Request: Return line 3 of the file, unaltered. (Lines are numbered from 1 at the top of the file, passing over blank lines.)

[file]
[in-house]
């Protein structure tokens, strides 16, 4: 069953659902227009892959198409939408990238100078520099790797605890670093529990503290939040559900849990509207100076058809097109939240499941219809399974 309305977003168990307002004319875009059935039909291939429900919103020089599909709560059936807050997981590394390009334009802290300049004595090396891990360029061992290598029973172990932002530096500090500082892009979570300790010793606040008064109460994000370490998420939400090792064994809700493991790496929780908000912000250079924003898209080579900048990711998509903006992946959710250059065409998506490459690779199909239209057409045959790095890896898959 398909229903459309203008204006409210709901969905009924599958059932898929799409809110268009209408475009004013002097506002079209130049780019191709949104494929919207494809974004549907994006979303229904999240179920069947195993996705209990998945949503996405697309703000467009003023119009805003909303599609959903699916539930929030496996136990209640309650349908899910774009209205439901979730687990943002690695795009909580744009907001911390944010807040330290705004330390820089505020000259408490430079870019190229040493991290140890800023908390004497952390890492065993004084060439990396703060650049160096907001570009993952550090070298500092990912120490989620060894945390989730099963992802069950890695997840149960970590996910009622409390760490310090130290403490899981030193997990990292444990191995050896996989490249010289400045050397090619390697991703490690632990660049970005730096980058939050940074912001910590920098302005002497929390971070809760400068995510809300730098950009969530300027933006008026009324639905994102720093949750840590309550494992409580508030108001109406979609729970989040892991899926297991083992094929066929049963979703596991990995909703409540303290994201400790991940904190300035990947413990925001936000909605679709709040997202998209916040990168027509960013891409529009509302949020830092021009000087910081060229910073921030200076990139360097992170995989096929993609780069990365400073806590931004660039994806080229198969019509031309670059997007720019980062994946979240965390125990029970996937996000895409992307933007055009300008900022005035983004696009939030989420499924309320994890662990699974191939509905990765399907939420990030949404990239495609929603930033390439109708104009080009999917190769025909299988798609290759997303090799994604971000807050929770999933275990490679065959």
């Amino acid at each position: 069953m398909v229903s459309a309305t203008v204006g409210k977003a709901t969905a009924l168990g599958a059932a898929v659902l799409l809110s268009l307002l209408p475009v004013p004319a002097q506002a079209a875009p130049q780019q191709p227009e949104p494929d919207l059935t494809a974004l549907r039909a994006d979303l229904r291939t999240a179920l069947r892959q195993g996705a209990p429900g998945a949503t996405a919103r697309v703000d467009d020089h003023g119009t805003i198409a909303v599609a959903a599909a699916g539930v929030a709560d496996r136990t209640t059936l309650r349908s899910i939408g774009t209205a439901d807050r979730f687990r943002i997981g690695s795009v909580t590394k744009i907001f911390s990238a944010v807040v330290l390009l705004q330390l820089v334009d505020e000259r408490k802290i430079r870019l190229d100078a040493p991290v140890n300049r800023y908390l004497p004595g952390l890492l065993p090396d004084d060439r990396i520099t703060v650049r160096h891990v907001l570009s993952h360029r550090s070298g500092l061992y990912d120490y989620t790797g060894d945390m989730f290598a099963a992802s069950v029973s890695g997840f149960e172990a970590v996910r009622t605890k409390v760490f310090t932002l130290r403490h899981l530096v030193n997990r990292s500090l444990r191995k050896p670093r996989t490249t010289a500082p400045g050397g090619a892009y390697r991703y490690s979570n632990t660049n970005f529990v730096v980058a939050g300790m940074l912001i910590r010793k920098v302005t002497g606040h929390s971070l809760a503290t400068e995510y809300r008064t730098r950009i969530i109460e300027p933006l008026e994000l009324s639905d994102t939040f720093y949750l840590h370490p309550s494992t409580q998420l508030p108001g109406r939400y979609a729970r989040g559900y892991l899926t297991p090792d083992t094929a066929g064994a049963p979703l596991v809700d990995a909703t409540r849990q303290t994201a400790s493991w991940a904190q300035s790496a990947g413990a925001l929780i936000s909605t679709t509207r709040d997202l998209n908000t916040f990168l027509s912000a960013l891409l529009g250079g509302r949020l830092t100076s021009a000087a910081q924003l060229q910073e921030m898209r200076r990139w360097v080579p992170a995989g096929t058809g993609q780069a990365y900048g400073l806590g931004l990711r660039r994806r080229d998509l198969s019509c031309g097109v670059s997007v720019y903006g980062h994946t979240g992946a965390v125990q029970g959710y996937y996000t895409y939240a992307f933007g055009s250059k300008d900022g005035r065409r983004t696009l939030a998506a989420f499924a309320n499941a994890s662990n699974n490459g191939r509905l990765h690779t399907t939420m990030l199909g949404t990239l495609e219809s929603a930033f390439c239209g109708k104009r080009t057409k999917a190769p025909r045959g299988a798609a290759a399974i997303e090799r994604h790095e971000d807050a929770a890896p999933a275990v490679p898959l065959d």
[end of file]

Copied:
């Amino acid at each position: 069953m398909v229903s459309a309305t203008v204006g409210k977003a709901t969905a009924l168990g599958a059932a898929v659902l799409l809110s268009l307002l209408p475009v004013p004319a002097q506002a079209a875009p130049q780019q191709p227009e949104p494929d919207l059935t494809a974004l549907r039909a994006d979303l229904r291939t999240a179920l069947r892959q195993g996705a209990p429900g998945a949503t996405a919103r697309v703000d467009d020089h003023g119009t805003i198409a909303v599609a959903a599909a699916g539930v929030a709560d496996r136990t209640t059936l309650r349908s899910i939408g774009t209205a439901d807050r979730f687990r943002i997981g690695s795009v909580t590394k744009i907001f911390s990238a944010v807040v330290l390009l705004q330390l820089v334009d505020e000259r408490k802290i430079r870019l190229d100078a040493p991290v140890n300049r800023y908390l004497p004595g952390l890492l065993p090396d004084d060439r990396i520099t703060v650049r160096h891990v907001l570009s993952h360029r550090s070298g500092l061992y990912d120490y989620t790797g060894d945390m989730f290598a099963a992802s069950v029973s890695g997840f149960e172990a970590v996910r009622t605890k409390v760490f310090t932002l130290r403490h899981l530096v030193n997990r990292s500090l444990r191995k050896p670093r996989t490249t010289a500082p400045g050397g090619a892009y390697r991703y490690s979570n632990t660049n970005f529990v730096v980058a939050g300790m940074l912001i910590r010793k920098v302005t002497g606040h929390s971070l809760a503290t400068e995510y809300r008064t730098r950009i969530i109460e300027p933006l008026e994000l009324s639905d994102t939040f720093y949750l840590h370490p309550s494992t409580q998420l508030p108001g109406r939400y979609a729970r989040g559900y892991l899926t297991p090792d083992t094929a066929g064994a049963p979703l596991v809700d990995a909703t409540r849990q303290t994201a400790s493991w991940a904190q300035s790496a990947g413990a925001l929780i936000s909605t679709t509207r709040d997202l998209n908000t916040f990168l027509s912000a960013l891409l529009g250079g509302r949020l830092t100076s021009a000087a910081q924003l060229q910073e921030m898209r200076r990139w360097v080579p992170a995989g096929t058809g993609q780069a990365y900048g400073l806590g931004l990711r660039r994806r080229d998509l198969s019509c031309g097109v670059s997007v720019y903006g980062h994946t979240g992946a965390v125990q029970g959710y996937y996000t895409y939240a992307f933007g055009s250059k300008d900022g005035r065409r983004t696009l939030a998506a989420f499924a309320n499941a994890s662990n699974n490459g191939r509905l990765h690779t399907t939420m990030l199909g949404t990239l495609e219809s929603a930033f390439c239209g109708k104009r080009t057409k999917a190769p025909r045959g299988a798609a290759a399974i997303e090799r994604h790095e971000d807050a929770a890896p999933a275990v490679p898959l065959d």